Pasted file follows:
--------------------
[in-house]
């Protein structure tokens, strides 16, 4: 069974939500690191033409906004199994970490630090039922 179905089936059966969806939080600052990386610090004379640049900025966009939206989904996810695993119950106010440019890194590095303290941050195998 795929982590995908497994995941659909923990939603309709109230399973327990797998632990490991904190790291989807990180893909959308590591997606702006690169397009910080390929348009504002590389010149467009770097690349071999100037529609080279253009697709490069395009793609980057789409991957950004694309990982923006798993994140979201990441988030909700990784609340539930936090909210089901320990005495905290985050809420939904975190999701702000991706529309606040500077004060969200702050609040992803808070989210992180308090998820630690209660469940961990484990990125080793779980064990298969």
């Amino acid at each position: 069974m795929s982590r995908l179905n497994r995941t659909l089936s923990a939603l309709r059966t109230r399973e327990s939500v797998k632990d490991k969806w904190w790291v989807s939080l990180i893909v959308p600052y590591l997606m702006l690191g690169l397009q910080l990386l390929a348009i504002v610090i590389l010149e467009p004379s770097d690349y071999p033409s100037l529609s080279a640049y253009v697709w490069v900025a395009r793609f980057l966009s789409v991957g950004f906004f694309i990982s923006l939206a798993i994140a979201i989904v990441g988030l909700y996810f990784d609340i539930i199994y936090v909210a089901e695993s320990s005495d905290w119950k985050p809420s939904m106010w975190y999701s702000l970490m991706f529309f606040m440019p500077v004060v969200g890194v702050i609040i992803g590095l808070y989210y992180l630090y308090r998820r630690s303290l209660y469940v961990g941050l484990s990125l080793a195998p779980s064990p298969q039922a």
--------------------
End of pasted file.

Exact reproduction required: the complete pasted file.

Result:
[in-house]
């Protein structure tokens, strides 16, 4: 069974939500690191033409906004199994970490630090039922 179905089936059966969806939080600052990386610090004379640049900025966009939206989904996810695993119950106010440019890194590095303290941050195998 795929982590995908497994995941659909923990939603309709109230399973327990797998632990490991904190790291989807990180893909959308590591997606702006690169397009910080390929348009504002590389010149467009770097690349071999100037529609080279253009697709490069395009793609980057789409991957950004694309990982923006798993994140979201990441988030909700990784609340539930936090909210089901320990005495905290985050809420939904975190999701702000991706529309606040500077004060969200702050609040992803808070989210992180308090998820630690209660469940961990484990990125080793779980064990298969």
């Amino acid at each position: 069974m795929s982590r995908l179905n497994r995941t659909l089936s923990a939603l309709r059966t109230r399973e327990s939500v797998k632990d490991k969806w904190w790291v989807s939080l990180i893909v959308p600052y590591l997606m702006l690191g690169l397009q910080l990386l390929a348009i504002v610090i590389l010149e467009p004379s770097d690349y071999p033409s100037l529609s080279a640049y253009v697709w490069v900025a395009r793609f980057l966009s789409v991957g950004f906004f694309i990982s923006l939206a798993i994140a979201i989904v990441g988030l909700y996810f990784d609340i539930i199994y936090v909210a089901e695993s320990s005495d905290w119950k985050p809420s939904m106010w975190y999701s702000l970490m991706f529309f606040m440019p500077v004060v969200g890194v702050i609040i992803g590095l808070y989210y992180l630090y308090r998820r630690s303290l209660y469940v961990g941050l484990s990125l080793a195998p779980s064990p298969q039922a």